Could you teach your grandchild to tell the time?
It's quite complicated but good practice in counting first up in fives, and
then down again.
This is my simple bread machine recipe; it takes literally five or six minutes.
1 cup of flour is 240 ml, which is equal to 8 fluid ounces.
First the dried yeast goes in the bottom of the baking tin; then the flour, salt, cinnamon and ginger. Beat the egg and milk together, and pour the mixture in. Figure the settings and in five hours you have delicious honey bread.
Cinnamon incidentally is immensely healthy stuff. Lots of research showing that it helps reduce the glycemic index of foods, which is quite high in bread; one Danish researcher showed that, together with raw honey, cinnamon enabled disabled people with arthritic joints to be able to walk again within a month, and it lowers the bad cholesterol.
Or, if you have the time and energy for doing it the old fashioned kneading, but immensely rewarding way, here is another recipe.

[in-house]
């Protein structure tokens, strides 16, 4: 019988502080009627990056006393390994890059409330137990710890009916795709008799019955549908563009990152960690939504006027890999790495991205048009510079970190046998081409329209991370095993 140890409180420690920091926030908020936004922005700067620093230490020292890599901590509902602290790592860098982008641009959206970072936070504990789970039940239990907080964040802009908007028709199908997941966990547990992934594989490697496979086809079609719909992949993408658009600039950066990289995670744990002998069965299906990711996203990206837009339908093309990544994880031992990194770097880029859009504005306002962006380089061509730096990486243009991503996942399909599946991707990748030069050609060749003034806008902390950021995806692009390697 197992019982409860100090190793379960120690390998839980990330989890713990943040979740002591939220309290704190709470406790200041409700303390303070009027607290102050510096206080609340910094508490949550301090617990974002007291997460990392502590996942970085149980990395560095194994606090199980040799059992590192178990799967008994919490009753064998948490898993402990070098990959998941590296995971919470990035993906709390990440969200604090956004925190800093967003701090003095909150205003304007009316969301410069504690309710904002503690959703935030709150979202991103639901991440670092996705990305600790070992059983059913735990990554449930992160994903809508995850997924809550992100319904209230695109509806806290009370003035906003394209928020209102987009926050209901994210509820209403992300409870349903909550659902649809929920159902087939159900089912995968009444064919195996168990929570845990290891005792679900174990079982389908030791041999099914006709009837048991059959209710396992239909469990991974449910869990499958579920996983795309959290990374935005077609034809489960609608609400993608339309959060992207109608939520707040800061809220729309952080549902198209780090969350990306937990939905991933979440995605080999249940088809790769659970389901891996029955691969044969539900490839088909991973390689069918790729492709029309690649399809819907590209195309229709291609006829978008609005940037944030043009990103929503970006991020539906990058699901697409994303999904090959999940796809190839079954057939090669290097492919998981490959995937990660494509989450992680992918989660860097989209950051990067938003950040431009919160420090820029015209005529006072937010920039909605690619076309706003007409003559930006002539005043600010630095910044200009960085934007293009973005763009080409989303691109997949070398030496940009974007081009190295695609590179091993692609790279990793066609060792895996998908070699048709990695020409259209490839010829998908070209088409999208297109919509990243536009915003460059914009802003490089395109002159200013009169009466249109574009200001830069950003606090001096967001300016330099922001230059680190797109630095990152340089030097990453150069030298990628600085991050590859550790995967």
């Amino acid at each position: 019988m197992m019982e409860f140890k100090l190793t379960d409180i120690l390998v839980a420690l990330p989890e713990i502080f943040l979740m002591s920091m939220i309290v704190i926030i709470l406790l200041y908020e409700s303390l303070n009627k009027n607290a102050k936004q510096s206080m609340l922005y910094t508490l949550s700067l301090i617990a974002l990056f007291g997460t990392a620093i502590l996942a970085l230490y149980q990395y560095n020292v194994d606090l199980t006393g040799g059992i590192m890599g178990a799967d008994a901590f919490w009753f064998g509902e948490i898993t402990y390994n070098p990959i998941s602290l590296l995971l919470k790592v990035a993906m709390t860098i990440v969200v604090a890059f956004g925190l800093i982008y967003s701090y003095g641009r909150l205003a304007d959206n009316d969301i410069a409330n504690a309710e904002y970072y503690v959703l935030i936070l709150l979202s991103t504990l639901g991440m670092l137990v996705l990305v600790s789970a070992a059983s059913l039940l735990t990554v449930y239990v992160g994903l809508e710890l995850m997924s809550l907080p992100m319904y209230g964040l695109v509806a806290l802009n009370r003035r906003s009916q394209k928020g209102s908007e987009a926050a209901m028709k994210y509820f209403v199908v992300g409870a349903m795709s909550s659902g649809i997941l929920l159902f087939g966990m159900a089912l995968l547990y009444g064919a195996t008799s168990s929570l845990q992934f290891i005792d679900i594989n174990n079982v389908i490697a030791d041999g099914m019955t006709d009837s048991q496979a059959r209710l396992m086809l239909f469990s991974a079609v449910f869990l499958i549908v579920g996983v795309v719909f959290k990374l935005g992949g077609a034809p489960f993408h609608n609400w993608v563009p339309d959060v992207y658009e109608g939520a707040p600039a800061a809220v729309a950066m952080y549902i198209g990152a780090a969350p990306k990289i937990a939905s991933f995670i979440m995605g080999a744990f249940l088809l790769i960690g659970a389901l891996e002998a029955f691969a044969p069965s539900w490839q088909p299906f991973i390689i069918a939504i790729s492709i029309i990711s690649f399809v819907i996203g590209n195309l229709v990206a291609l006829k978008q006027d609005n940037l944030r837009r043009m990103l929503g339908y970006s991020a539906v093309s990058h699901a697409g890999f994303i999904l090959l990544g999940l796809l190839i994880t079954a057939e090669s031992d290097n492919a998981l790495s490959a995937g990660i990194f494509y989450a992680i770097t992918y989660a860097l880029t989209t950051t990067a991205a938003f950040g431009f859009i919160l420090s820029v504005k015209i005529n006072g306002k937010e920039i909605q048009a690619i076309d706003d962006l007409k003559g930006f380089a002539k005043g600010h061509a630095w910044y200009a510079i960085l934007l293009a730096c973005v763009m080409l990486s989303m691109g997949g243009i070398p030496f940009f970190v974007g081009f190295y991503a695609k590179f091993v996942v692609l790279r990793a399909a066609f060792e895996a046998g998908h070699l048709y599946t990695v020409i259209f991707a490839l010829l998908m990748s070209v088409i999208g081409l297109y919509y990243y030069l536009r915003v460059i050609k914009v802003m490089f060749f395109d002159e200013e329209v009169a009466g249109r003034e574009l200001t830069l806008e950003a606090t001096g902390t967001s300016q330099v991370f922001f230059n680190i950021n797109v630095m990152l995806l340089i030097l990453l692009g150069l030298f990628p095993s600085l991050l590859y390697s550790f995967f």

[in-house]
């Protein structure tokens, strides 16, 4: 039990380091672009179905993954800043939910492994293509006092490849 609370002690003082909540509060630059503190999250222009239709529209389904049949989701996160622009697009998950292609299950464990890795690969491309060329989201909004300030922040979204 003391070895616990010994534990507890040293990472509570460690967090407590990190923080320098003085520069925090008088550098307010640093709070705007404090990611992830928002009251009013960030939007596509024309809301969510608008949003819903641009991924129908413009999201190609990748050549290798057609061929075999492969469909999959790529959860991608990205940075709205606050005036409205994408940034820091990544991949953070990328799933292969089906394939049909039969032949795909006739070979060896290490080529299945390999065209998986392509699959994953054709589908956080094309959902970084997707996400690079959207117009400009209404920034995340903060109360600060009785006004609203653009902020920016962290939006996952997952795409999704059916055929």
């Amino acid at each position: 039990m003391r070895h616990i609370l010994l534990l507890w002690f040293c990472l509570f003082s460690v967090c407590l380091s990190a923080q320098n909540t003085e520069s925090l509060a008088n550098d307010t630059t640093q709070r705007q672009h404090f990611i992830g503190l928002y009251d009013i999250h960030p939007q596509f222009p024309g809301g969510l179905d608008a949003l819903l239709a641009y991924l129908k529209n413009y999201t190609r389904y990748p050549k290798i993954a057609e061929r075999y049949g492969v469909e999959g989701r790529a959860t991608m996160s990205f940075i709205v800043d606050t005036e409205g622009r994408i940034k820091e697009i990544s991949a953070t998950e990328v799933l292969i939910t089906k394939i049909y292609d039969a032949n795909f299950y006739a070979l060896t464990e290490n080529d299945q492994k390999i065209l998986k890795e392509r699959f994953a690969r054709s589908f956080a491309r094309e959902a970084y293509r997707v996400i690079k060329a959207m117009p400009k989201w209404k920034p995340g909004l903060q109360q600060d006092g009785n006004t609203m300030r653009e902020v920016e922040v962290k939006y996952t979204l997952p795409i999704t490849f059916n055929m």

Baking with yeast and kneading the bread is not for the faint hearted. Having personally done it for years, I would recommend the beginner start with this easy recipe.
Oddly, in South Africa, it's the price of electricity that's killing baking in the oven. So I changed to the bread machine, not just because of the time saving, but because I can run it off our solar generator.
Even now I can smell the wonderful aroma of our honey bread drifting up the stairs from the kitchen.